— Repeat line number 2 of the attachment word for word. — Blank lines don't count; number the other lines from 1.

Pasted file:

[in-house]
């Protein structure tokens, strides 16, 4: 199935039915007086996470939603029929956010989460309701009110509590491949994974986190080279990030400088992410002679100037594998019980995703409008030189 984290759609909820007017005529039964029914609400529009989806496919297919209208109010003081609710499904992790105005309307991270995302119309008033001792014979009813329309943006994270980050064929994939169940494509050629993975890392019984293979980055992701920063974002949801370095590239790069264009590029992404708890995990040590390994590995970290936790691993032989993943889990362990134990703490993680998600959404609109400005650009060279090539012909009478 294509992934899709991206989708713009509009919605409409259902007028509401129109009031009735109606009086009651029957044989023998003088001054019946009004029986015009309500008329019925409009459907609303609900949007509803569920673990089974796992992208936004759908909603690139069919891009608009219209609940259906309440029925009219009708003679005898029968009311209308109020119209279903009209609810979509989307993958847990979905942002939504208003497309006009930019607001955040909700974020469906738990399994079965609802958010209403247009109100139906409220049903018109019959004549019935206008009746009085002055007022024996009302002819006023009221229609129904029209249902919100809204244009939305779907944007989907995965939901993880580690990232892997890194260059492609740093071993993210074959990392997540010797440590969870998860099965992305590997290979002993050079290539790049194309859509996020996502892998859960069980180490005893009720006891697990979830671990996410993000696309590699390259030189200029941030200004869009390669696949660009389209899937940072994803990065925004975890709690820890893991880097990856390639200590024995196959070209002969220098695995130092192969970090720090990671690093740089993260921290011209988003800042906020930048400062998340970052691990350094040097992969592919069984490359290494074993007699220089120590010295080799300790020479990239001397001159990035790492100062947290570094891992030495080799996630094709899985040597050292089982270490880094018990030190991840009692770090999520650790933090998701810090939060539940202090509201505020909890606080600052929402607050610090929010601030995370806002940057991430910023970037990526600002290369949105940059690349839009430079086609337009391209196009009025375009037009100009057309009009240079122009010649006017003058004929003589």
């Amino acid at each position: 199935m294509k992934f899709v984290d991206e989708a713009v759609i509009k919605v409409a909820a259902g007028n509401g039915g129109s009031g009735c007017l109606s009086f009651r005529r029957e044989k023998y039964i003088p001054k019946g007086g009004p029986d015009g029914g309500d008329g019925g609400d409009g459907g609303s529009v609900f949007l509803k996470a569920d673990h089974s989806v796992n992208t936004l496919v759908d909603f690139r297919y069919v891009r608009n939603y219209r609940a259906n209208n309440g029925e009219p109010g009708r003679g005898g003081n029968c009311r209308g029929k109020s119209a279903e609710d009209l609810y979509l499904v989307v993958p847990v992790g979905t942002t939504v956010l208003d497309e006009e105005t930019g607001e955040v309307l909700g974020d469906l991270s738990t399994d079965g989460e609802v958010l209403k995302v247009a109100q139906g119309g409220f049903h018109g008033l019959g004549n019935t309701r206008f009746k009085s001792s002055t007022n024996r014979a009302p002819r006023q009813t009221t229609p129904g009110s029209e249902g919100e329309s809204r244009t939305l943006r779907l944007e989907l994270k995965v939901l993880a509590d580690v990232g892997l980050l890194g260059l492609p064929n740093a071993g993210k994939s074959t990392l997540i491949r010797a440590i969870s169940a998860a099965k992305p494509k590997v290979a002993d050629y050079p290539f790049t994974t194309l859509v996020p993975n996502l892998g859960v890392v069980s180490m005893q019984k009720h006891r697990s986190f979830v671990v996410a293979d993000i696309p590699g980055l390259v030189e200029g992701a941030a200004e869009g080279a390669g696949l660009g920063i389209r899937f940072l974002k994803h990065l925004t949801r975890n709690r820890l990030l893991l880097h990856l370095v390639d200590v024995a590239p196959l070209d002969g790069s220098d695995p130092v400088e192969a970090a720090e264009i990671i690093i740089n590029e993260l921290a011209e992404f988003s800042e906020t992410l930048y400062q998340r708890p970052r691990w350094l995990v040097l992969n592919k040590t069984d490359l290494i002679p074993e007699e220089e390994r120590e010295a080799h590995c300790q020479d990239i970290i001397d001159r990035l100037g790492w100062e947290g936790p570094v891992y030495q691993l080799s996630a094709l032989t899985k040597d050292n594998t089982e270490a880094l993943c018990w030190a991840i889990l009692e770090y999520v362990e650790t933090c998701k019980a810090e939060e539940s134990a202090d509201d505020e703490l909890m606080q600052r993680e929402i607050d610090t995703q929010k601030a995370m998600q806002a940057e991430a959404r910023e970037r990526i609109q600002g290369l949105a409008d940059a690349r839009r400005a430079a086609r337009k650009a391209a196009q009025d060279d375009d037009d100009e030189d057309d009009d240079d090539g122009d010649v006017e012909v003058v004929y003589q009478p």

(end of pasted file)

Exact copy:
């Protein structure tokens, strides 16, 4: 199935039915007086996470939603029929956010989460309701009110509590491949994974986190080279990030400088992410002679100037594998019980995703409008030189 984290759609909820007017005529039964029914609400529009989806496919297919209208109010003081609710499904992790105005309307991270995302119309008033001792014979009813329309943006994270980050064929994939169940494509050629993975890392019984293979980055992701920063974002949801370095590239790069264009590029992404708890995990040590390994590995970290936790691993032989993943889990362990134990703490993680998600959404609109400005650009060279090539012909009478 294509992934899709991206989708713009509009919605409409259902007028509401129109009031009735109606009086009651029957044989023998003088001054019946009004029986015009309500008329019925409009459907609303609900949007509803569920673990089974796992992208936004759908909603690139069919891009608009219209609940259906309440029925009219009708003679005898029968009311209308109020119209279903009209609810979509989307993958847990979905942002939504208003497309006009930019607001955040909700974020469906738990399994079965609802958010209403247009109100139906409220049903018109019959004549019935206008009746009085002055007022024996009302002819006023009221229609129904029209249902919100809204244009939305779907944007989907995965939901993880580690990232892997890194260059492609740093071993993210074959990392997540010797440590969870998860099965992305590997290979002993050079290539790049194309859509996020996502892998859960069980180490005893009720006891697990979830671990996410993000696309590699390259030189200029941030200004869009390669696949660009389209899937940072994803990065925004975890709690820890893991880097990856390639200590024995196959070209002969220098695995130092192969970090720090990671690093740089993260921290011209988003800042906020930048400062998340970052691990350094040097992969592919069984490359290494074993007699220089120590010295080799300790020479990239001397001159990035790492100062947290570094891992030495080799996630094709899985040597050292089982270490880094018990030190991840009692770090999520650790933090998701810090939060539940202090509201505020909890606080600052929402607050610090929010601030995370806002940057991430910023970037990526600002290369949105940059690349839009430079086609337009391209196009009025375009037009100009057309009009240079122009010649006017003058004929003589």